I generally like Google because Google generally favors open source and open standards, and even does quite a bit of funding for open source. They have not, in the past, engaged in any of the vendor lock-in practices that Microsoft and Apple have. It is annoying if you have a Hotmail account and can’t use a regular email client like Thunderbird with it. It’s annoying if you can’t install a Google Voice app because Apple tells you what can and cannot be installed on your iPhone (and, unlike in Android, the iPhone doesn’t have an override option to say “I understand the risks of installing this third-party unapproved app but just want to do it anyway”).

I have a rooted Android phone. The term rooted in this case is a bit misleading. It isn’t a regular Android installation that has somehow been modified to allow me root access (so I can install apps like wifi tethering). It actually is a special rooted Android ROM I had to replace my regular Android installation with.

The folks who make these ROMs are volunteers who just want to make the most of what Google has advertised as an open platform. One of the most famous is a developer who goes by the nickname Cyanogen. I tried a few ROMS and Cyanogen’s was definitely the best.

He thought he was being careful. He thought (I’m paraphrasing here), “Well, I’ve modified the open source components of Android. The Google proprietary binaries (YouTube app, Google Maps app, GMail app, etc.) I haven’t modified. I’m redistributing these only to people who already have Google-branded phones. It shouldn’t be a problem.”

Well, apparently, he was wrong. Google thought it was a big problem, despite the fact that only a few tens of thousands of people were using Cyanogen’s ROM. Google sent him a cease-and-desist letter, claiming he did not have the right to redistribute Google’s proprietary apps in a modified ROM.

Is Google within its legal right to do this? Certainly.

Is this a good idea for Google to do this? Absolutely not. Here are the reasons why:

  • If you look at the billions of people in the world and the millions of Android phone users, only a comparatively small number of people were using Cyanogen’s ROM. This cease-and-desist letter actually brings only more publicity to ROMs (which will continue to exist but now will have to go underground).
  • Google is pissing off the very people who have been the most vocal proponents of Android. These are people who can not only help develop the platform software-wise but can advocate for friends and family to buy Android phones in lieu of iPhones or Blackberries.
  • Even though what Cyanogen was doing may have been legally wrong, it was morally right. He was not stealing money from Google or hurting Google’s business model. Google does sell those “free” apps to phone manufacturers. But Cyanogen was creating the mod specifically for phones that had regular Google Android on them anyway.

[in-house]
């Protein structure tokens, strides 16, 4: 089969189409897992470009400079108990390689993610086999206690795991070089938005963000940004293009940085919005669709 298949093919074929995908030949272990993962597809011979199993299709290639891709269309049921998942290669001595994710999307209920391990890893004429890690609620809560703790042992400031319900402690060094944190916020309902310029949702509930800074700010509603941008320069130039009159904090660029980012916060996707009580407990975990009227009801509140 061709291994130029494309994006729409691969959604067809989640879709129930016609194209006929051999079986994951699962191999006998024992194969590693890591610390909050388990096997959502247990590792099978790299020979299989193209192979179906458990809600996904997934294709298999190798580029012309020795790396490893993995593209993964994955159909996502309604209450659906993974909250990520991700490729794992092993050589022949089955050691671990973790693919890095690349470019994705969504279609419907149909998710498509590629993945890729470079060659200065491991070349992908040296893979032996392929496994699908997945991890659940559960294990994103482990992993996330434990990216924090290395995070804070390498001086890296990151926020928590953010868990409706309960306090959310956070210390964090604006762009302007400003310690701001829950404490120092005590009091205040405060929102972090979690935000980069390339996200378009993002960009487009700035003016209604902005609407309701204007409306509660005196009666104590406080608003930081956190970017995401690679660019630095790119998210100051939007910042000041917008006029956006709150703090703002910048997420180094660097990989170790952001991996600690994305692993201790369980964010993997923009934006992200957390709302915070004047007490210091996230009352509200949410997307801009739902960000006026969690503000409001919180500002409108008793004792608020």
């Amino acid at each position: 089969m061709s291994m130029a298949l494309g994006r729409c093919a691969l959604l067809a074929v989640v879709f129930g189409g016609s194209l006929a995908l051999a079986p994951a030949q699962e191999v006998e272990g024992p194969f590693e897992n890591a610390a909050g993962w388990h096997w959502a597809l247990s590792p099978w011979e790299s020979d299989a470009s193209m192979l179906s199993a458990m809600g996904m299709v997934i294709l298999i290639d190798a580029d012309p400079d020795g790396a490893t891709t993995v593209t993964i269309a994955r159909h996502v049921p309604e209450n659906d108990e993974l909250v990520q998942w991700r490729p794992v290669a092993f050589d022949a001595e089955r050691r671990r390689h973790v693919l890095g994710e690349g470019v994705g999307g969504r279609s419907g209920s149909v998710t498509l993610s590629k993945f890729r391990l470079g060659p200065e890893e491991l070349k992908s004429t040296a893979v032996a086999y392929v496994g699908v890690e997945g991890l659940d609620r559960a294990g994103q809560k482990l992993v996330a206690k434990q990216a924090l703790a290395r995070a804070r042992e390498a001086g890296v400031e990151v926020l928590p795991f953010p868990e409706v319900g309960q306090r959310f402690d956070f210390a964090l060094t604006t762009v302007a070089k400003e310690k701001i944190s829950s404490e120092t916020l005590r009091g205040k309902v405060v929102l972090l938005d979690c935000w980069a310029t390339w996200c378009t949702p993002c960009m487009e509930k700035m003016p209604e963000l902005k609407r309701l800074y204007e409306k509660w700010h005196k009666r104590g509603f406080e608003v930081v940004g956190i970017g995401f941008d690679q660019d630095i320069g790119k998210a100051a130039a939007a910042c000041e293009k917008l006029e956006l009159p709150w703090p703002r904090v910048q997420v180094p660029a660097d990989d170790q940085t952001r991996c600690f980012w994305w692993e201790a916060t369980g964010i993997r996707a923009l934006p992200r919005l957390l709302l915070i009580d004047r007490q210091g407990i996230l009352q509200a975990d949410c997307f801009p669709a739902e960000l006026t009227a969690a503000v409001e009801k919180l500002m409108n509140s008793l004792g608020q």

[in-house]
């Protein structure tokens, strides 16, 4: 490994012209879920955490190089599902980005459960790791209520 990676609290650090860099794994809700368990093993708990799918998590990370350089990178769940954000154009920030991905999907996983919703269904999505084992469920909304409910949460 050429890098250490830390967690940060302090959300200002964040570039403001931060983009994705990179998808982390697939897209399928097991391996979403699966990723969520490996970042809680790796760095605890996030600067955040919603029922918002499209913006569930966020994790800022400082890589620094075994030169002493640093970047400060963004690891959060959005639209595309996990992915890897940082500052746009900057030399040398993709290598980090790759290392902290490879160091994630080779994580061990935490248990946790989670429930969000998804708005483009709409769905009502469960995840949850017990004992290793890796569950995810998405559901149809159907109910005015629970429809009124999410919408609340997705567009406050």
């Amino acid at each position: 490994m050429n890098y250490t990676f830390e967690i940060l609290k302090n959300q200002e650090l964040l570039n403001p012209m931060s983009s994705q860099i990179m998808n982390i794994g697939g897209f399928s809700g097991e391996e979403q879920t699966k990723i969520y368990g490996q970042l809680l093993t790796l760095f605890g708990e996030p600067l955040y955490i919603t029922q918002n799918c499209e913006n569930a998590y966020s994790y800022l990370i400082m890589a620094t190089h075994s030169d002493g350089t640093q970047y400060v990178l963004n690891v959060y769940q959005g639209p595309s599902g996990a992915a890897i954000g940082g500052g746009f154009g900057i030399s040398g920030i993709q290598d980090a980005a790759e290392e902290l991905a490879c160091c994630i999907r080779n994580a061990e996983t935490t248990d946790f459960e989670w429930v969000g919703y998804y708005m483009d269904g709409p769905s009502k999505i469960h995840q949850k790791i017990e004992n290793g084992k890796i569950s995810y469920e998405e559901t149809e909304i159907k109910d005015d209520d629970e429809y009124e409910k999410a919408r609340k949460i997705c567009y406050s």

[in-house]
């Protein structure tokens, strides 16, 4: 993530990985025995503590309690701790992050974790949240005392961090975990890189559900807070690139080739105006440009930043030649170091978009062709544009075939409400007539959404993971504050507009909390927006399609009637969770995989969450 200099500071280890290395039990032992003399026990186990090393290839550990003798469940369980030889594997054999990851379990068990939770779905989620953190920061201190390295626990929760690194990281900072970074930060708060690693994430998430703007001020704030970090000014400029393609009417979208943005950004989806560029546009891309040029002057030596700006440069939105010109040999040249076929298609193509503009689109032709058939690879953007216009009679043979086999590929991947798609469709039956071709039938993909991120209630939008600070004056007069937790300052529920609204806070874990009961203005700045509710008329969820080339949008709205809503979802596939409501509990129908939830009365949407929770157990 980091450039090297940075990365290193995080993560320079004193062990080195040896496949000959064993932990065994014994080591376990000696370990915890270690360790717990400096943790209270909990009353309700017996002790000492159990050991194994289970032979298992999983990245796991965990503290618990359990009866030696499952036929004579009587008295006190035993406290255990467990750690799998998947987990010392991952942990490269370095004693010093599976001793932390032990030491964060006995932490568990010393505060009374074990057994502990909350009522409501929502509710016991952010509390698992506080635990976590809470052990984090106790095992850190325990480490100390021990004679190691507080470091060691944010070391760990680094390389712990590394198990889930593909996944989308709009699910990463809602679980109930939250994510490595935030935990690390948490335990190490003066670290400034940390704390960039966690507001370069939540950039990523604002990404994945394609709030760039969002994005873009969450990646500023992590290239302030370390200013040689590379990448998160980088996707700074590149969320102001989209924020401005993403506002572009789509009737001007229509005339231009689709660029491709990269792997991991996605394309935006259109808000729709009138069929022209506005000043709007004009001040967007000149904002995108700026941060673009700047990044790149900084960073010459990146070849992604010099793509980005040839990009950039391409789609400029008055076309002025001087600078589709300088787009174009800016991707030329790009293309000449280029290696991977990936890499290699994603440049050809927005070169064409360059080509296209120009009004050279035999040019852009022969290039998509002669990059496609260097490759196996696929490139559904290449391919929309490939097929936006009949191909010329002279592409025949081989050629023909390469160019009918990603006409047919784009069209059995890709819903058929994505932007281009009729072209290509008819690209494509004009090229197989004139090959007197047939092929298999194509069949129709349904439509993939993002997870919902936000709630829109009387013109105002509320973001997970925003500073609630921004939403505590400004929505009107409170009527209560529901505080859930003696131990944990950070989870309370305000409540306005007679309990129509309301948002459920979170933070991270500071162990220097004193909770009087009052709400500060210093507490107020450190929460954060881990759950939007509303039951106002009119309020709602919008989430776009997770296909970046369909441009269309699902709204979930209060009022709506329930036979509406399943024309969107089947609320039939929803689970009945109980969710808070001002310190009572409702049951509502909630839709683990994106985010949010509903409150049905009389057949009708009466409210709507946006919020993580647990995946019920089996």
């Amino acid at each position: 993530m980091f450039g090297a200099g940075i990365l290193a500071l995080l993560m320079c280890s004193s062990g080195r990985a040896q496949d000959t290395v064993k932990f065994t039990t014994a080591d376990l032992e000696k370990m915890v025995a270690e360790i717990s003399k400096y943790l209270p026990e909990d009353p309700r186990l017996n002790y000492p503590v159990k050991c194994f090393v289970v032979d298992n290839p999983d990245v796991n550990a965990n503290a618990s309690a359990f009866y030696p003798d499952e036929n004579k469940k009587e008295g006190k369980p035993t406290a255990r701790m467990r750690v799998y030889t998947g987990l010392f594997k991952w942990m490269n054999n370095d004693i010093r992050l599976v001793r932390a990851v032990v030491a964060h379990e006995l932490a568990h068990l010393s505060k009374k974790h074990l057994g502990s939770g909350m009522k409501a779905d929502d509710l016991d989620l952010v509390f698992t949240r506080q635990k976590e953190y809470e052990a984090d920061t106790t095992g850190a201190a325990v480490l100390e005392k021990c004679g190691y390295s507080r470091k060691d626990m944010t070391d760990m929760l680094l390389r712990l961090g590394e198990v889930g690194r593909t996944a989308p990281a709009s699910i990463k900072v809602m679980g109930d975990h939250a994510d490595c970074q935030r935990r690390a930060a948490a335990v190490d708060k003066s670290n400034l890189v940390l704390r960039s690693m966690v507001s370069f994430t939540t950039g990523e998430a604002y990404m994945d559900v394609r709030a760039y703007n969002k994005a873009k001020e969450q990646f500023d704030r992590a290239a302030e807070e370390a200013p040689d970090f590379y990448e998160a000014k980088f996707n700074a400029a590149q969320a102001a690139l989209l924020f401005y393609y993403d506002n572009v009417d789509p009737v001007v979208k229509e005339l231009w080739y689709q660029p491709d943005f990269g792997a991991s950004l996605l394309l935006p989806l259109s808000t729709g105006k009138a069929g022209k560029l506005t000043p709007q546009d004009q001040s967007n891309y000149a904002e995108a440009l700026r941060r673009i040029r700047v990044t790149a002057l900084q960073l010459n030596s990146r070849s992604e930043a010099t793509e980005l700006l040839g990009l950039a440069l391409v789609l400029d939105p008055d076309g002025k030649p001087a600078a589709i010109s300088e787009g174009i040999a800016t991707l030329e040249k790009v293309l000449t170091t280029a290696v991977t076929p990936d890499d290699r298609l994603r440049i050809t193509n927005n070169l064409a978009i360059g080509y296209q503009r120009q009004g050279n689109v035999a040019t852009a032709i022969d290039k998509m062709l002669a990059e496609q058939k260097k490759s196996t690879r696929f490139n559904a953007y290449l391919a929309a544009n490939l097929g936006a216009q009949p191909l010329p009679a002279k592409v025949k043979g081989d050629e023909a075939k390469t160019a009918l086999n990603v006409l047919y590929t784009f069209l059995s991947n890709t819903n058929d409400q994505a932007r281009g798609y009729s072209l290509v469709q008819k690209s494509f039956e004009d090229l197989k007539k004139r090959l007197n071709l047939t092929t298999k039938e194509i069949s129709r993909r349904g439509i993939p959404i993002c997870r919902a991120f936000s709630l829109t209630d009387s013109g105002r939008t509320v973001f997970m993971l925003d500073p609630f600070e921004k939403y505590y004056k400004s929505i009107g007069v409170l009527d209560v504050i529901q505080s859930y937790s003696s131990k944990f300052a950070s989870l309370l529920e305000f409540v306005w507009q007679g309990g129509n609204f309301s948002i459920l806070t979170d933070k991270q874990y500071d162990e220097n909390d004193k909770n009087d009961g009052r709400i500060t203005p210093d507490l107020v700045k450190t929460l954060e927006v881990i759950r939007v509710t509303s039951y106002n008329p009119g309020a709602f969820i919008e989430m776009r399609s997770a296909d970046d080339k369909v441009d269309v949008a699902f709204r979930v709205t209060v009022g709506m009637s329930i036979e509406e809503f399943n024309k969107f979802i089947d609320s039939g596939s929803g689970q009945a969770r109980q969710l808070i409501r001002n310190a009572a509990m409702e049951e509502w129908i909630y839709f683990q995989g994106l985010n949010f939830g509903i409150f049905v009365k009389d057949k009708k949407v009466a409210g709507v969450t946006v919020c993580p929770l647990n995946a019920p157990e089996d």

• The real clincher for me is the fact that Google Android has been touted by Google as open source. Yes, technically the OS itself (which is based on a Linux kernel) is open source, but Cyanogen and some other ROM developers have pointed out that the way Android is, it’s basically useless without the core apps (Android Market, Google Contacts syncing, etc.).

My hope is that, for Google PR’s sake, Google undertakes the following follow-up actions:

  • Offer Cyanogen a job working for Google Android
  • Work on releasing a barebones Android framework that is completely open source but also at least basically functional.
  • Provide a way for Android users to actually root their phones without replacing the standard OS with a custom ROM. The wifi tethering app, for example, is hosted by Google. Well, what good is the wifi tethering app from Google if it can’t be used? What good is an “open source” operating system if it requires proprietary components to function?

I haven’t completely turned against Google. I do think they’re still doing a lot of good work, and they’re still more open than Microsoft and Apple. Nevertheless, this incident has left a sour taste in my mouth, and I can’t really enthusiastically recommend Android phones to people now. I like Android still personally. But it no longer has the same open source appeal it used to. So if a friend or family member asks if she should get an iPhone, I’m just going to have to say “Why not?”